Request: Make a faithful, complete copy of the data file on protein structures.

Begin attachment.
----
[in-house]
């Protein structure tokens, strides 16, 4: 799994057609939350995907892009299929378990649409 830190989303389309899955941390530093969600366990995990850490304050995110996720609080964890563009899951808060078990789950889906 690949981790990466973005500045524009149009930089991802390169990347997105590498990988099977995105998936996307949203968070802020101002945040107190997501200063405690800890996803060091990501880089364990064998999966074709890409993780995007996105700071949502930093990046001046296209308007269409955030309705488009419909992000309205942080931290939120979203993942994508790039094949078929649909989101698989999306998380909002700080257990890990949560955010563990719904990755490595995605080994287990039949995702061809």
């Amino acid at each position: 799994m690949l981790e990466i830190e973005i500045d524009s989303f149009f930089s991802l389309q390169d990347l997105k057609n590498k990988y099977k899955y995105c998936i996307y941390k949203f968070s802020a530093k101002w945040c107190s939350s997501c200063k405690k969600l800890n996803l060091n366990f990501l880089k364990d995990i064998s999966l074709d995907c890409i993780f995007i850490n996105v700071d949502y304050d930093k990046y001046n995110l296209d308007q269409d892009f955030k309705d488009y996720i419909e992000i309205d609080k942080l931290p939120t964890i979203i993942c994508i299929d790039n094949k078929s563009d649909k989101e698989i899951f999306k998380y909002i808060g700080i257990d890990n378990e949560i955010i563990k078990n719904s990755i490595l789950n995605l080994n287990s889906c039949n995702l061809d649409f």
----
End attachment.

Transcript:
[in-house]
């Protein structure tokens, strides 16, 4: 799994057609939350995907892009299929378990649409 830190989303389309899955941390530093969600366990995990850490304050995110996720609080964890563009899951808060078990789950889906 690949981790990466973005500045524009149009930089991802390169990347997105590498990988099977995105998936996307949203968070802020101002945040107190997501200063405690800890996803060091990501880089364990064998999966074709890409993780995007996105700071949502930093990046001046296209308007269409955030309705488009419909992000309205942080931290939120979203993942994508790039094949078929649909989101698989999306998380909002700080257990890990949560955010563990719904990755490595995605080994287990039949995702061809």
């Amino acid at each position: 799994m690949l981790e990466i830190e973005i500045d524009s989303f149009f930089s991802l389309q390169d990347l997105k057609n590498k990988y099977k899955y995105c998936i996307y941390k949203f968070s802020a530093k101002w945040c107190s939350s997501c200063k405690k969600l800890n996803l060091n366990f990501l880089k364990d995990i064998s999966l074709d995907c890409i993780f995007i850490n996105v700071d949502y304050d930093k990046y001046n995110l296209d308007q269409d892009f955030k309705d488009y996720i419909e992000i309205d609080k942080l931290p939120t964890i979203i993942c994508i299929d790039n094949k078929s563009d649909k989101e698989i899951f999306k998380y909002i808060g700080i257990d890990n378990e949560i955010i563990k078990n719904s990755i490595l789950n995605l080994n287990s889906c039949n995702l061809d649409f």